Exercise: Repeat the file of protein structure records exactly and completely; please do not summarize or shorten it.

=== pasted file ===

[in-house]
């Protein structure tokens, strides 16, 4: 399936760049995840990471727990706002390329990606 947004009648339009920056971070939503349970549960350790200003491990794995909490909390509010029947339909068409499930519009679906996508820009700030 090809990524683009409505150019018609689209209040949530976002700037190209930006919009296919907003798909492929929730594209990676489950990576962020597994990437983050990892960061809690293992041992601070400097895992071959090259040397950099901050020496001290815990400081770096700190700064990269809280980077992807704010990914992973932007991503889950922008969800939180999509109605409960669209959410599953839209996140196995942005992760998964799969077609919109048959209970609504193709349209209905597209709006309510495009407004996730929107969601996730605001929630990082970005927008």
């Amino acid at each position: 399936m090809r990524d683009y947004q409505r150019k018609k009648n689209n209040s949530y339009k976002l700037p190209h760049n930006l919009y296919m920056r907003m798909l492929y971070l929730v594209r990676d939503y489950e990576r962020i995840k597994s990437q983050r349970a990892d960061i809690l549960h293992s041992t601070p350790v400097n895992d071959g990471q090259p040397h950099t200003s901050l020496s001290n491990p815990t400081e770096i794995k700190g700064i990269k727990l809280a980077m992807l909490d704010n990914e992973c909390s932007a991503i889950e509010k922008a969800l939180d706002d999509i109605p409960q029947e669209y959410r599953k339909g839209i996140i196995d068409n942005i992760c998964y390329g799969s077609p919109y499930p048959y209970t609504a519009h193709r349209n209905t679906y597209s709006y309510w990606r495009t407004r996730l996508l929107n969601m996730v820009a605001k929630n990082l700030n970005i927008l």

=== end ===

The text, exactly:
[in-house]
């Protein structure tokens, strides 16, 4: 399936760049995840990471727990706002390329990606 947004009648339009920056971070939503349970549960350790200003491990794995909490909390509010029947339909068409499930519009679906996508820009700030 090809990524683009409505150019018609689209209040949530976002700037190209930006919009296919907003798909492929929730594209990676489950990576962020597994990437983050990892960061809690293992041992601070400097895992071959090259040397950099901050020496001290815990400081770096700190700064990269809280980077992807704010990914992973932007991503889950922008969800939180999509109605409960669209959410599953839209996140196995942005992760998964799969077609919109048959209970609504193709349209209905597209709006309510495009407004996730929107969601996730605001929630990082970005927008």
């Amino acid at each position: 399936m090809r990524d683009y947004q409505r150019k018609k009648n689209n209040s949530y339009k976002l700037p190209h760049n930006l919009y296919m920056r907003m798909l492929y971070l929730v594209r990676d939503y489950e990576r962020i995840k597994s990437q983050r349970a990892d960061i809690l549960h293992s041992t601070p350790v400097n895992d071959g990471q090259p040397h950099t200003s901050l020496s001290n491990p815990t400081e770096i794995k700190g700064i990269k727990l809280a980077m992807l909490d704010n990914e992973c909390s932007a991503i889950e509010k922008a969800l939180d706002d999509i109605p409960q029947e669209y959410r599953k339909g839209i996140i196995d068409n942005i992760c998964y390329g799969s077609p919109y499930p048959y209970t609504a519009h193709r349209n209905t679906y597209s709006y309510w990606r495009t407004r996730l996508l929107n969601m996730v820009a605001k929630n990082l700030n970005i927008l």